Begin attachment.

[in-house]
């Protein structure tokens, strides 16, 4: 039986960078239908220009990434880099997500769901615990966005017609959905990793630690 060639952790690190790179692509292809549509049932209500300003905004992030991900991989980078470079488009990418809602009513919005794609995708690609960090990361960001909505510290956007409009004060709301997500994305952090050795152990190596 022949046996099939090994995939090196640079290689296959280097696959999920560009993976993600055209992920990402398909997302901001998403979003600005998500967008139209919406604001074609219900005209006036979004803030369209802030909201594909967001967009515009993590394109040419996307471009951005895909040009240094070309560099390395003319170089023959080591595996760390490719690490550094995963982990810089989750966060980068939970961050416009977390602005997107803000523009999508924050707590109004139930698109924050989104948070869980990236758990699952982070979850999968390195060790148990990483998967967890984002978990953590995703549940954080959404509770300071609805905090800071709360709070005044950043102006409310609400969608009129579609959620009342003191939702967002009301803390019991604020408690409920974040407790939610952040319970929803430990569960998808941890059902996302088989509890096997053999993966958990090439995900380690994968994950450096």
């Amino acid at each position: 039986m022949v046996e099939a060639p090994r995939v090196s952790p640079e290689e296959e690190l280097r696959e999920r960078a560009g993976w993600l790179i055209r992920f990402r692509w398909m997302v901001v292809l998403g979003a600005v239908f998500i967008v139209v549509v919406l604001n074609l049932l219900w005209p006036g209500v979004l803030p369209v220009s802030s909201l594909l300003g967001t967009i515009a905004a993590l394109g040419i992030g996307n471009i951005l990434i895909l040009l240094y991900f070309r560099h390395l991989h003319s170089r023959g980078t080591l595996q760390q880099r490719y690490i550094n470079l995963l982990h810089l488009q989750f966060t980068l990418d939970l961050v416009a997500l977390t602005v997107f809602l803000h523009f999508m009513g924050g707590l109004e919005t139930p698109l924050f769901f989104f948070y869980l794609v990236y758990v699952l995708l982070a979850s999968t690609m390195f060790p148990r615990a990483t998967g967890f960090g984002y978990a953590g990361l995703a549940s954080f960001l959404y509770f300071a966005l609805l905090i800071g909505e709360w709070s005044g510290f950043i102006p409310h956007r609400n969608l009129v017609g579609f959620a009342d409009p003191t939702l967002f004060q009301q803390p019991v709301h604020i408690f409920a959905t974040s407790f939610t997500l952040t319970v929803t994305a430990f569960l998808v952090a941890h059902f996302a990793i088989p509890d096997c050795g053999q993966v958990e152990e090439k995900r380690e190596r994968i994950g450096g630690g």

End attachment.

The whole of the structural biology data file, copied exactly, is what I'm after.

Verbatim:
[in-house]
């Protein structure tokens, strides 16, 4: 039986960078239908220009990434880099997500769901615990966005017609959905990793630690 060639952790690190790179692509292809549509049932209500300003905004992030991900991989980078470079488009990418809602009513919005794609995708690609960090990361960001909505510290956007409009004060709301997500994305952090050795152990190596 022949046996099939090994995939090196640079290689296959280097696959999920560009993976993600055209992920990402398909997302901001998403979003600005998500967008139209919406604001074609219900005209006036979004803030369209802030909201594909967001967009515009993590394109040419996307471009951005895909040009240094070309560099390395003319170089023959080591595996760390490719690490550094995963982990810089989750966060980068939970961050416009977390602005997107803000523009999508924050707590109004139930698109924050989104948070869980990236758990699952982070979850999968390195060790148990990483998967967890984002978990953590995703549940954080959404509770300071609805905090800071709360709070005044950043102006409310609400969608009129579609959620009342003191939702967002009301803390019991604020408690409920974040407790939610952040319970929803430990569960998808941890059902996302088989509890096997053999993966958990090439995900380690994968994950450096």
């Amino acid at each position: 039986m022949v046996e099939a060639p090994r995939v090196s952790p640079e290689e296959e690190l280097r696959e999920r960078a560009g993976w993600l790179i055209r992920f990402r692509w398909m997302v901001v292809l998403g979003a600005v239908f998500i967008v139209v549509v919406l604001n074609l049932l219900w005209p006036g209500v979004l803030p369209v220009s802030s909201l594909l300003g967001t967009i515009a905004a993590l394109g040419i992030g996307n471009i951005l990434i895909l040009l240094y991900f070309r560099h390395l991989h003319s170089r023959g980078t080591l595996q760390q880099r490719y690490i550094n470079l995963l982990h810089l488009q989750f966060t980068l990418d939970l961050v416009a997500l977390t602005v997107f809602l803000h523009f999508m009513g924050g707590l109004e919005t139930p698109l924050f769901f989104f948070y869980l794609v990236y758990v699952l995708l982070a979850s999968t690609m390195f060790p148990r615990a990483t998967g967890f960090g984002y978990a953590g990361l995703a549940s954080f960001l959404y509770f300071a966005l609805l905090i800071g909505e709360w709070s005044g510290f950043i102006p409310h956007r609400n969608l009129v017609g579609f959620a009342d409009p003191t939702l967002f004060q009301q803390p019991v709301h604020i408690f409920a959905t974040s407790f939610t997500l952040t319970v929803t994305a430990f569960l998808v952090a941890h059902f996302a990793i088989p509890d096997c050795g053999q993966v958990e152990e090439k995900r380690e190596r994968i994950g450096g630690g």